Tuesday, March 1, 2011


The oral arguments in the Riley case were scheduled for January 24, 1983, just two weeks after the court decided to take the case.

That’s not a lot of time to do the type of research and write the kind of briefs that a case of that importance demands.

Former Governor Milliken had retained University of Michigan law professor J.J. White to write an Amicus Curiae brief supporting his right to appoint Justice Riley until the next general election, but the main work was to be done by the firm of Buesser and Buesser of Detroit.

The firm consisted of the two sons of Fred Buesser, Jr., an old and dear friend of both Wally and Dorothy Riley. Fred had been Wally’s campaign manager when he was elected President of the American Bar Association.

He was a good lawyer as were his sons, but their specialty was domestic law, not constitutional law.

I decided to butt in.

I called Fred III. Could they use some help? I wasn’t looking for compensated legal work. I was offering to donate my services. I felt strongly about the case.

Fred was gracious, but firm in the position that they had everything under control.

I told him I had done a little preliminary research. I asked him if he planned to argue that the Supreme Court didn’t have the power to remove a judge.

Now, after nearly thirty years, I cannot call up the exact words of our conversation, but I distinctly remember that he declined my offer and insisted that they were confident of their argument.

What bothered me was that he seemed willing to concede that the Supreme Court does in fact have the constitutional authority to remove a judge, and that the issues framed by the Attorney General were the only issues involved in the case.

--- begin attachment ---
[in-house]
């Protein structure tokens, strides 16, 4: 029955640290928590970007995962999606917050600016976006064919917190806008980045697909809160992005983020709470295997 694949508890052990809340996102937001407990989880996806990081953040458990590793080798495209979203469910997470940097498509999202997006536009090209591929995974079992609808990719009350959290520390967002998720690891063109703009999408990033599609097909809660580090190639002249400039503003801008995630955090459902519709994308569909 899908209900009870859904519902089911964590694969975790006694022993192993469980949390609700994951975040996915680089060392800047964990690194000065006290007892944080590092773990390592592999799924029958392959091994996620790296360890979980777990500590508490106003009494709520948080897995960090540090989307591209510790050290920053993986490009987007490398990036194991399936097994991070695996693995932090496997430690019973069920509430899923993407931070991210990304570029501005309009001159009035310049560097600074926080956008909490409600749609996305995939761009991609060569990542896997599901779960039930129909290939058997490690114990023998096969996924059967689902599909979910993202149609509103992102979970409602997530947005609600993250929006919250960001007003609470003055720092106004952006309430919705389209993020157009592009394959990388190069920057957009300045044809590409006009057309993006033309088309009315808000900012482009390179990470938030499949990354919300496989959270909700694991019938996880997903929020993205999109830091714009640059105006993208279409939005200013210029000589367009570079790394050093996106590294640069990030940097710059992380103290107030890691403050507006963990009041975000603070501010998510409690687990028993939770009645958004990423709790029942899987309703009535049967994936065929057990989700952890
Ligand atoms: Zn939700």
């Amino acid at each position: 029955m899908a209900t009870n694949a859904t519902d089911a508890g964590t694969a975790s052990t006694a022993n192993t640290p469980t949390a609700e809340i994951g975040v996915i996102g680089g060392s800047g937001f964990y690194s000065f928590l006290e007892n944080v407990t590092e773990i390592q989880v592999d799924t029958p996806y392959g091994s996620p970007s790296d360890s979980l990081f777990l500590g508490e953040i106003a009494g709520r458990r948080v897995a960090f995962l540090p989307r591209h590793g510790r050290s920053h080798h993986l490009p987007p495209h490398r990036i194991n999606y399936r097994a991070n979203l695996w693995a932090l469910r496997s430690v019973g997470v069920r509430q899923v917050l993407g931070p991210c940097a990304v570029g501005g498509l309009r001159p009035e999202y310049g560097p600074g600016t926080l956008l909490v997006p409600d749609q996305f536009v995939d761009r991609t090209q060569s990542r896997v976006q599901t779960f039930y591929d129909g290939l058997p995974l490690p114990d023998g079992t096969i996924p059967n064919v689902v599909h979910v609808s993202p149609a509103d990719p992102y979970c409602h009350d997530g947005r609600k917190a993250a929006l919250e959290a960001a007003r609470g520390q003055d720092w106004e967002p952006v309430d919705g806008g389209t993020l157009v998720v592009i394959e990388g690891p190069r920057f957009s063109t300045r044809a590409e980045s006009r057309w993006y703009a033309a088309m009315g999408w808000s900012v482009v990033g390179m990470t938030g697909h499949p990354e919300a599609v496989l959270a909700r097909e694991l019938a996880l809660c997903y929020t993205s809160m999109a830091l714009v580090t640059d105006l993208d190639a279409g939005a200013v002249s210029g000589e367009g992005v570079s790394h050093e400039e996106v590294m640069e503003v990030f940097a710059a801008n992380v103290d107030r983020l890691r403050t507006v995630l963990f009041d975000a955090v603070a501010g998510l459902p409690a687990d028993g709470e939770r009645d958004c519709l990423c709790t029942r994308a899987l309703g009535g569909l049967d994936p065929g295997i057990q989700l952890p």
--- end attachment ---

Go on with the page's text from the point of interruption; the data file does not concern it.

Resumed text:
Article 6, Section 4 of the Michigan Constitution of 1963 provides:
The supreme court shall have general superintending control over all courts; power to issue, hear and determine prerogative and remedial writs; and appellate jurisdiction as provided by rules of the supreme court. The supreme court shall not have the power to remove a judge.

Article 6, Section 4 is the only place in the constitution which gives the Supreme Court any power. It gives the court three and only three kinds of power: Superintending control. Prerogative and remedial writs. Appellate jurisdiction.

So the constitution, ratified by the people, says to the Supreme Court:

You cannot remove a judge.

You cannot remove a judge when superintending the courts.

You cannot remove a judge with a prerogative or remedial writ.

You cannot remove a judge on appeal.

In short, the people have said to the court, you cannot remove a judge at all. Ever. For any reason. On any theory.

January 24th was marked on the calendars of the Lansing press corps. And the TV News departments. They crowded the courtroom, looking for clues from the arguments of counsel, from the questions of the Justices.

I was wondering, too.

What would the Attorney General argue? That ouster is not removal? That a justice is not a judge? That Dorothy Riley is not in fact a judge at all?

The debate went on for nearly an hour.

The briefs comprised hundreds of pages.

Nobody mentioned Article 6, Section 4. It was the proverbial elephant in the room. Too big not to be obvious, but somehow ignored by everyone.

I hoped for Dorothy’s sake that the elephant wouldn’t be needed.

No comments:

Post a Comment